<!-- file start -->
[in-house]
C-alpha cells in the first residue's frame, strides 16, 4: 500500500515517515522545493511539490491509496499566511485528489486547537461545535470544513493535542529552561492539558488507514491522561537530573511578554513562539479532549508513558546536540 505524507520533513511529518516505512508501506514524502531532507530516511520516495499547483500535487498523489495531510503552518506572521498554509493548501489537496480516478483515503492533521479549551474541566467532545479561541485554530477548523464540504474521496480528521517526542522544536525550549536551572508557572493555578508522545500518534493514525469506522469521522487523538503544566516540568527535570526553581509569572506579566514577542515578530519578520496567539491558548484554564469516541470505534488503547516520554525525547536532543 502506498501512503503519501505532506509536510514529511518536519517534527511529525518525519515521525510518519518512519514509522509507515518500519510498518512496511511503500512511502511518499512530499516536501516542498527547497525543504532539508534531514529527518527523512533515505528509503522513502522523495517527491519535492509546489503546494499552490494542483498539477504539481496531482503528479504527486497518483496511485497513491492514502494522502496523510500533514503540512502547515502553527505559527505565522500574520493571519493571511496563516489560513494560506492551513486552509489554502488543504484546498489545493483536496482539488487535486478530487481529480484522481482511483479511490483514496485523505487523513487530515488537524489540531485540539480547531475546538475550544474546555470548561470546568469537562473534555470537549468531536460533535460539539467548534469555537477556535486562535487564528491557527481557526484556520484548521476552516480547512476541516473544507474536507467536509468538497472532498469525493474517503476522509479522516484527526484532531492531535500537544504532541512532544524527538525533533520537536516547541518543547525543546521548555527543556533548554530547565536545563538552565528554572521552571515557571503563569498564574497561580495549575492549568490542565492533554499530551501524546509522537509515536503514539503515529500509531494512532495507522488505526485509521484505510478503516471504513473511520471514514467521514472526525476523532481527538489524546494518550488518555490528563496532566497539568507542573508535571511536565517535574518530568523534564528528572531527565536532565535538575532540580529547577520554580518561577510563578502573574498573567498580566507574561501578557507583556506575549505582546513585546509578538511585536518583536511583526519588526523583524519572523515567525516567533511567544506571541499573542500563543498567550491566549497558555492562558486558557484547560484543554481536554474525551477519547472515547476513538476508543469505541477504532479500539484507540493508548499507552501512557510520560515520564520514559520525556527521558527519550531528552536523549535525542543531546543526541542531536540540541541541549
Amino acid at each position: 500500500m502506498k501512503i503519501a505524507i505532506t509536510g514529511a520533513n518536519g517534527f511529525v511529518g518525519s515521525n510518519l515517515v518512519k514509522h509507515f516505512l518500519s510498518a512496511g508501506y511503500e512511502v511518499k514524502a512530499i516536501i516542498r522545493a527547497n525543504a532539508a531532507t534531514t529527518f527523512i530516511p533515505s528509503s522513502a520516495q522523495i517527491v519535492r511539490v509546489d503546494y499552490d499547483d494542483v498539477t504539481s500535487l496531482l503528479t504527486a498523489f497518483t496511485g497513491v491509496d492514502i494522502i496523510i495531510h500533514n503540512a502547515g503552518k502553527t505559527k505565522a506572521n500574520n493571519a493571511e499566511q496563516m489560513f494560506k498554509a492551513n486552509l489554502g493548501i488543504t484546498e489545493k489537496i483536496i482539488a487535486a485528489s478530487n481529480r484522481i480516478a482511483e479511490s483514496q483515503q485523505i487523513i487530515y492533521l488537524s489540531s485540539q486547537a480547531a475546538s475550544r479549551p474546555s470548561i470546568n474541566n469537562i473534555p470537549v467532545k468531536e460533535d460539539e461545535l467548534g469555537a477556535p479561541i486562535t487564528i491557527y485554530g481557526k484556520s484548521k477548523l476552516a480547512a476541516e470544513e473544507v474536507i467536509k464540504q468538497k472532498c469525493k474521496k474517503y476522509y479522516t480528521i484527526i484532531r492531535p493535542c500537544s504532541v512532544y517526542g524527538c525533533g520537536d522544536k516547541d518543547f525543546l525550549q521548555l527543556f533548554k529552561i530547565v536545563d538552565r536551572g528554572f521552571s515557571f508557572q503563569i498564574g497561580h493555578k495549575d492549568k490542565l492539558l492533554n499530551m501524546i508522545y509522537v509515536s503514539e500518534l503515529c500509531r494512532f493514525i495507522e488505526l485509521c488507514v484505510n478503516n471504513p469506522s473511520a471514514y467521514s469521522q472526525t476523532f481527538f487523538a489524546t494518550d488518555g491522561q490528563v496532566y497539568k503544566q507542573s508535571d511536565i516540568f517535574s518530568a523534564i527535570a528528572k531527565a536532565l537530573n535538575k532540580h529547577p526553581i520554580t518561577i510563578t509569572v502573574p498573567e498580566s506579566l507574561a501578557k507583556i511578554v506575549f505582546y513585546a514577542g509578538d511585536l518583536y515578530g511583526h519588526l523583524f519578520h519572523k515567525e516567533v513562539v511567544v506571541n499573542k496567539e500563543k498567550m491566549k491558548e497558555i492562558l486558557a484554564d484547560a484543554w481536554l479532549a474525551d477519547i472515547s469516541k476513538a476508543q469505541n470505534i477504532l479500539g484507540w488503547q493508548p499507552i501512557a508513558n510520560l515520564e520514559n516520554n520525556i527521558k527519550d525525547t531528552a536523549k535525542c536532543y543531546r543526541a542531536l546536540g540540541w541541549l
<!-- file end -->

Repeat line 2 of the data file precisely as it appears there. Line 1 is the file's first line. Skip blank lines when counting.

C-alpha cells in the first residue's frame, strides 16, 4: 500500500515517515522545493511539490491509496499566511485528489486547537461545535470544513493535542529552561492539558488507514491522561537530573511578554513562539479532549508513558546536540 505524507520533513511529518516505512508501506514524502531532507530516511520516495499547483500535487498523489495531510503552518506572521498554509493548501489537496480516478483515503492533521479549551474541566467532545479561541485554530477548523464540504474521496480528521517526542522544536525550549536551572508557572493555578508522545500518534493514525469506522469521522487523538503544566516540568527535570526553581509569572506579566514577542515578530519578520496567539491558548484554564469516541470505534488503547516520554525525547536532543 502506498501512503503519501505532506509536510514529511518536519517534527511529525518525519515521525510518519518512519514509522509507515518500519510498518512496511511503500512511502511518499512530499516536501516542498527547497525543504532539508534531514529527518527523512533515505528509503522513502522523495517527491519535492509546489503546494499552490494542483498539477504539481496531482503528479504527486497518483496511485497513491492514502494522502496523510500533514503540512502547515502553527505559527505565522500574520493571519493571511496563516489560513494560506492551513486552509489554502488543504484546498489545493483536496482539488487535486478530487481529480484522481482511483479511490483514496485523505487523513487530515488537524489540531485540539480547531475546538475550544474546555470548561470546568469537562473534555470537549468531536460533535460539539467548534469555537477556535486562535487564528491557527481557526484556520484548521476552516480547512476541516473544507474536507467536509468538497472532498469525493474517503476522509479522516484527526484532531492531535500537544504532541512532544524527538525533533520537536516547541518543547525543546521548555527543556533548554530547565536545563538552565528554572521552571515557571503563569498564574497561580495549575492549568490542565492533554499530551501524546509522537509515536503514539503515529500509531494512532495507522488505526485509521484505510478503516471504513473511520471514514467521514472526525476523532481527538489524546494518550488518555490528563496532566497539568507542573508535571511536565517535574518530568523534564528528572531527565536532565535538575532540580529547577520554580518561577510563578502573574498573567498580566507574561501578557507583556506575549505582546513585546509578538511585536518583536511583526519588526523583524519572523515567525516567533511567544506571541499573542500563543498567550491566549497558555492562558486558557484547560484543554481536554474525551477519547472515547476513538476508543469505541477504532479500539484507540493508548499507552501512557510520560515520564520514559520525556527521558527519550531528552536523549535525542543531546543526541542531536540540541541541549